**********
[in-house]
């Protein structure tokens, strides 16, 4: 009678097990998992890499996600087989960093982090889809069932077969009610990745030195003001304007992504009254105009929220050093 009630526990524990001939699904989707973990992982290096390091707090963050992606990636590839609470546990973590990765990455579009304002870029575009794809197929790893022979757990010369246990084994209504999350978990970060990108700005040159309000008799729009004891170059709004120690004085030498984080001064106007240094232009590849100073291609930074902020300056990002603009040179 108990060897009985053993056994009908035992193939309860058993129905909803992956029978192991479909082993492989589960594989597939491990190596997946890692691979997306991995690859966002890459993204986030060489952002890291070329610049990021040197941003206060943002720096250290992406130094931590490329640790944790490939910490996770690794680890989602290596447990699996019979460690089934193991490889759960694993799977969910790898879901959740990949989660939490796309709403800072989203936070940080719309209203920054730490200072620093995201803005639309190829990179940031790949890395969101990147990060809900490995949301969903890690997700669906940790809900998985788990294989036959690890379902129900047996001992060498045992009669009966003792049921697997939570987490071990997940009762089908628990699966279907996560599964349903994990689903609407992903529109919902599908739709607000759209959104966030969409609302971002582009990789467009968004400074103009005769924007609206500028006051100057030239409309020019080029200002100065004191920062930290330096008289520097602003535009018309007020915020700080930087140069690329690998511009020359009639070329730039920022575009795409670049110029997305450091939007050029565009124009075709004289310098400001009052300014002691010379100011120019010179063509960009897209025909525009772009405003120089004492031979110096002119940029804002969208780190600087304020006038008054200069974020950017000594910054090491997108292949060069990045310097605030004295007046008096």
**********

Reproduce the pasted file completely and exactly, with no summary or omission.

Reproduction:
[in-house]
């Protein structure tokens, strides 16, 4: 009678097990998992890499996600087989960093982090889809069932077969009610990745030195003001304007992504009254105009929220050093 009630526990524990001939699904989707973990992982290096390091707090963050992606990636590839609470546990973590990765990455579009304002870029575009794809197929790893022979757990010369246990084994209504999350978990970060990108700005040159309000008799729009004891170059709004120690004085030498984080001064106007240094232009590849100073291609930074902020300056990002603009040179 108990060897009985053993056994009908035992193939309860058993129905909803992956029978192991479909082993492989589960594989597939491990190596997946890692691979997306991995690859966002890459993204986030060489952002890291070329610049990021040197941003206060943002720096250290992406130094931590490329640790944790490939910490996770690794680890989602290596447990699996019979460690089934193991490889759960694993799977969910790898879901959740990949989660939490796309709403800072989203936070940080719309209203920054730490200072620093995201803005639309190829990179940031790949890395969101990147990060809900490995949301969903890690997700669906940790809900998985788990294989036959690890379902129900047996001992060498045992009669009966003792049921697997939570987490071990997940009762089908628990699966279907996560599964349903994990689903609407992903529109919902599908739709607000759209959104966030969409609302971002582009990789467009968004400074103009005769924007609206500028006051100057030239409309020019080029200002100065004191920062930290330096008289520097602003535009018309007020915020700080930087140069690329690998511009020359009639070329730039920022575009795409670049110029997305450091939007050029565009124009075709004289310098400001009052300014002691010379100011120019010179063509960009897209025909525009772009405003120089004492031979110096002119940029804002969208780190600087304020006038008054200069974020950017000594910054090491997108292949060069990045310097605030004295007046008096």